This short tutorial is aiming at walking the user through different input types and options of the Spring Model. For more technical explanation of the fields see the manual.


  1. Modeling using genomic coordinates
  2. Choosing the initial structure
  3. Choosing the resolution
  4. Model coordinates
  5. Stiffness
  6. Spherical container
  7. Loop types and Refinement
  8. Extracting interactions from hic files
  9. Modeling using data from ChIA-PET

Modeling using genomic coordinates

The easiest thing you can do is just paste the results of a chromatin experiment (in 7-column BEDPE format) into the Genomic Coordinates → Interactions section, set the resolution and run the model on default settings. That is the first thing we will do. Choose Example 2 in the top of the New Request box. Each line of the input is comprised of 7 fields: chromosome on which the first anchor is located, the beginning, than the end coordinate of the first anchor, than the chromosome, beginning and end of the second anchor and the PET count of the interaction. The PET count is ignored in the modeling process and so are chromosome numbers – remember, Spring Model is a tool for modeling chromosome domains, so input containing interchromosomal interactions will be treated as intrachromosomal. Just stick to modeling one chromosome at a time.

Resolution has been automatically set to 2000, which means that 2000 base pairs will be represented as one bead in the model.

Submit. Your task should be completed in a few seconds. Than you can grab the structure in the preview and rotate it in order to view it from different sides, as well as zoom in and out.

image with example structure modeled with genomic coordinates Example 2 with default settings

Choosing the initial structure

Note that your model probably looks slightly different from ours and that is because, although the interactions are the same, the initial structure was a random walk (self-avoiding random walk to be exact). That means it is created randomly for every model. It provides a structure already resembling how the chromatin is distributed in the nucleus, but it also means you will get a slightly different model every time, because one set of contacts can be satisfied by many different 3D structures. You can always download the initial structure and view it in UCSF Chimera (you can also download the final structure and the interactions that can be displayed in Chimera as pseudo bonds).

Random walk is a good choice for many purposes, but if high degree of reproducibility is important to you, it is better to choose a different initial structure. Click on Alter and resubmit. Choose a different initial structure and see how it affects the final model. Again, if you want to see the structure before the minimization of energy, Download initial structure and open it in Chimera. If you want to know more on how the different initial structures are created, see section Initial structure type in the manual.

image with example structure starting from a line Example 2 with line as the initial structure
image with example structure starting from a circle Example 2 with circle as the initial structure

Choosing the resolution

In the example resolution has been set to 2000. Try and experiment with lower and higher resolutions. Remember that very large resolution will give you a short structure, especially it should be much less than the length of the modeled region.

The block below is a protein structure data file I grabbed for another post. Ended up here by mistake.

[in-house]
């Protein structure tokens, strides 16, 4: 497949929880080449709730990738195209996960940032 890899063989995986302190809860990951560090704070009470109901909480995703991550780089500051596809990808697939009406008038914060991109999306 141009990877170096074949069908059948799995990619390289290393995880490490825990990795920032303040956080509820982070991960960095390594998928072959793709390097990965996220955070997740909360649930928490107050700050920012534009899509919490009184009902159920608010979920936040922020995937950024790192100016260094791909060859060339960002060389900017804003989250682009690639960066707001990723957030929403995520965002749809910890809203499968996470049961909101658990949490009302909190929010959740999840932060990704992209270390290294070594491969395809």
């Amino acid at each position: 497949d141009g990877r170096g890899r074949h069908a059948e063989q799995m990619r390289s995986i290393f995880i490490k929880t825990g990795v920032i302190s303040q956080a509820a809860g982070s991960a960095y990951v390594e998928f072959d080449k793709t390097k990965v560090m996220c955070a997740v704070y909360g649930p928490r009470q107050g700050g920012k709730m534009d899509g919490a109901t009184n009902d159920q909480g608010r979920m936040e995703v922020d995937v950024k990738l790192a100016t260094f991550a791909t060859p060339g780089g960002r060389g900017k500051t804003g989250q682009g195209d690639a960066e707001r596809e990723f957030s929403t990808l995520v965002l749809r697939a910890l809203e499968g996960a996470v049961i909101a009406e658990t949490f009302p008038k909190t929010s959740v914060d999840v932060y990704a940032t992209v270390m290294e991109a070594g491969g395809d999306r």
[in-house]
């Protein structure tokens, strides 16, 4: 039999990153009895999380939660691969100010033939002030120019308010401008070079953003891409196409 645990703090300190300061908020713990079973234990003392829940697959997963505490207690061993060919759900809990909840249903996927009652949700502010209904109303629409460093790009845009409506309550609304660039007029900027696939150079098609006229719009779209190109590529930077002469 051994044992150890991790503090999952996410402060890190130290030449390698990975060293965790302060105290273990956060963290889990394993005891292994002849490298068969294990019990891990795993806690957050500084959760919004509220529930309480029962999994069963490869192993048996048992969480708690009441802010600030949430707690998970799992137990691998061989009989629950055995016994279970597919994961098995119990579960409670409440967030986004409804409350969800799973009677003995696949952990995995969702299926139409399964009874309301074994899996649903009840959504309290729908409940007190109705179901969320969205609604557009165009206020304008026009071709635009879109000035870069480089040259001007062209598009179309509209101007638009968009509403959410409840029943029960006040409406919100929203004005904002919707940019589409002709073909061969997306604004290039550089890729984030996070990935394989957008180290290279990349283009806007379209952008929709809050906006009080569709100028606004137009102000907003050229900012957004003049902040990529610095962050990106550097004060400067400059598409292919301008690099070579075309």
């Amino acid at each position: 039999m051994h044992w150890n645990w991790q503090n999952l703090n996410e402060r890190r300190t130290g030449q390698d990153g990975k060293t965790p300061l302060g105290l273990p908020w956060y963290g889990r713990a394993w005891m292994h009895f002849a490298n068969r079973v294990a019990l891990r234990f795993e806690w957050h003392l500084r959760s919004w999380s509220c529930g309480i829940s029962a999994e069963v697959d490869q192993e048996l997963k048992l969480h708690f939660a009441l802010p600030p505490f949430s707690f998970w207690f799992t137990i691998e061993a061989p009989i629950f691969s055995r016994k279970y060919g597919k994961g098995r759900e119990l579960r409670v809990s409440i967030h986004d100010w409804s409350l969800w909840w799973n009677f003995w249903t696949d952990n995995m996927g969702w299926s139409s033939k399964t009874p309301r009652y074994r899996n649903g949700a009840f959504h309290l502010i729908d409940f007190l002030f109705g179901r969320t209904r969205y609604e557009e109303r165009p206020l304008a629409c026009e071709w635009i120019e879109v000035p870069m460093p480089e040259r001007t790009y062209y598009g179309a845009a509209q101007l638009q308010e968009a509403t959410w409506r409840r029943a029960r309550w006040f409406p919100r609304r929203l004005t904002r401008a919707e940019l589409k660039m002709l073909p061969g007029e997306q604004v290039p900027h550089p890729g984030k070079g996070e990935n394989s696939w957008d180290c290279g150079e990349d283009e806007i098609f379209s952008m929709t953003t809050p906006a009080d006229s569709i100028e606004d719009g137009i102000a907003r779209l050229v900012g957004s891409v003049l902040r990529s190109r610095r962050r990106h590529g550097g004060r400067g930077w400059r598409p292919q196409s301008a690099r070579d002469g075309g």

Now that we have covered the basics, we can investigate optional parameters that will give you more control over your model. Let’s go to Example 1 and submit it.

image with example structure starting from a sarw with resolution set to 1000 Example 2 with resolution set to 1000
image with example structure starting from a sarw with resolution set to 10000 Example 2 with resolution set to 10000

Model coordinates

Example 1 uses model coordinates instead of genomic ones. This option is more explicit, the user chooses directly how many beads there will be and which ones are supposed to be connected.

By using any of the two options you can achieve exactly the same results, genomic coordinates are always translated into model coordinates before the building of a model. The middle points between the start and end coordinates of an anchor are taken as the coordinates of an interaction and than those points are scaled based on the region length and resolution. It is mostly the matter of convenience which method is more suitable.

image with example structure built with model coordinates Example 1 with default settings


Now go back to the New request form, change stiffness to 0 and submit again. This is the structure without any stiffness-related force. The flower shape is still there, but it looks more collapsed, the Distance map has also changed - some distances are now smaller. If you move the structure around you will also see that the structure is more flat, it resembles more the initial structure which has been a circle.

Go back again and change to stiffness to 100. The structure seems very inflated, it is also very different from the initial structure, because there is a strong force making the fiber more rigid. It is often a good idea to experiment with the stiffness of your model to best cater for your needs and expectations.

image with example structure without stiffness Example 1 with stiffness set to 0
image with example structure with very big stiffness force Example 1 with stiffness equal 100

Spherical container

This is an option if you want your model to fit in a certain volume. Let’s set the stiffness back to 10 and set the diameter of the container to 100.

Nothing has really changed because the container is bigger than the model, so it fits there easily without changing the shape. Come back and set the size to 10. The structure has now visibly smaller volume.

image with example structure in a spherical container Example 1 in a spherical container

Loop types and Refinement

The Spring Model enables enforcing loop types. You can choose an interaction to form a loop of a certain type by adding the loop type symbol in the line defining a contact. The allowed symbols are >>, << and capital H for a hairpin loop and <>, >< and capital S for a stem loop.

Choose Example 3 and see how it works. Than resubmit with the following contacts:

10 80 >>
20 30 <>